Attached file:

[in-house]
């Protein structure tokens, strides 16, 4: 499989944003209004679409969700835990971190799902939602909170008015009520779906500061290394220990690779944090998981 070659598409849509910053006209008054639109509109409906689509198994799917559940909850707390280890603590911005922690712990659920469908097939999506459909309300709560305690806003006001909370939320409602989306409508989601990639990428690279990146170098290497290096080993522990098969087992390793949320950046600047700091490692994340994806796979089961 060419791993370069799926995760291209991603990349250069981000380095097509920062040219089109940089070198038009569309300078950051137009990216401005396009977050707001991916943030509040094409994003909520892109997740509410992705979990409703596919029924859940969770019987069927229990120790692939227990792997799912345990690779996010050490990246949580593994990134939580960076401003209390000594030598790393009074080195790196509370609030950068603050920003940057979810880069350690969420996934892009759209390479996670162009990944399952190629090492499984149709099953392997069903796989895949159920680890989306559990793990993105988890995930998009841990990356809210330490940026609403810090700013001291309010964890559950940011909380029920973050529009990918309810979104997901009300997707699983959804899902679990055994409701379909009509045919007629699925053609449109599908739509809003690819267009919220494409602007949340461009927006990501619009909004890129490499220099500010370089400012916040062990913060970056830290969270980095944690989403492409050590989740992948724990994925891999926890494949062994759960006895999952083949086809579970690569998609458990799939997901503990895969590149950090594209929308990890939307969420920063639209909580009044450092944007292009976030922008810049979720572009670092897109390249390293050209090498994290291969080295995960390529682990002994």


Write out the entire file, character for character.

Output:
[in-house]
């Protein structure tokens, strides 16, 4: 499989944003209004679409969700835990971190799902939602909170008015009520779906500061290394220990690779944090998981 070659598409849509910053006209008054639109509109409906689509198994799917559940909850707390280890603590911005922690712990659920469908097939999506459909309300709560305690806003006001909370939320409602989306409508989601990639990428690279990146170098290497290096080993522990098969087992390793949320950046600047700091490692994340994806796979089961 060419791993370069799926995760291209991603990349250069981000380095097509920062040219089109940089070198038009569309300078950051137009990216401005396009977050707001991916943030509040094409994003909520892109997740509410992705979990409703596919029924859940969770019987069927229990120790692939227990792997799912345990690779996010050490990246949580593994990134939580960076401003209390000594030598790393009074080195790196509370609030950068603050920003940057979810880069350690969420996934892009759209390479996670162009990944399952190629090492499984149709099953392997069903796989895949159920680890989306559990793990993105988890995930998009841990990356809210330490940026609403810090700013001291309010964890559950940011909380029920973050529009990918309810979104997901009300997707699983959804899902679990055994409701379909009509045919007629699925053609449109599908739509809003690819267009919220494409602007949340461009927006990501619009909004890129490499220099500010370089400012916040062990913060970056830290969270980095944690989403492409050590989740992948724990994925891999926890494949062994759960006895999952083949086809579970690569998609458990799939997901503990895969590149950090594209929308990890939307969420920063639209909580009044450092944007292009976030922008810049979720572009670092897109390249390293050209090498994290291969080295995960390529682990002994």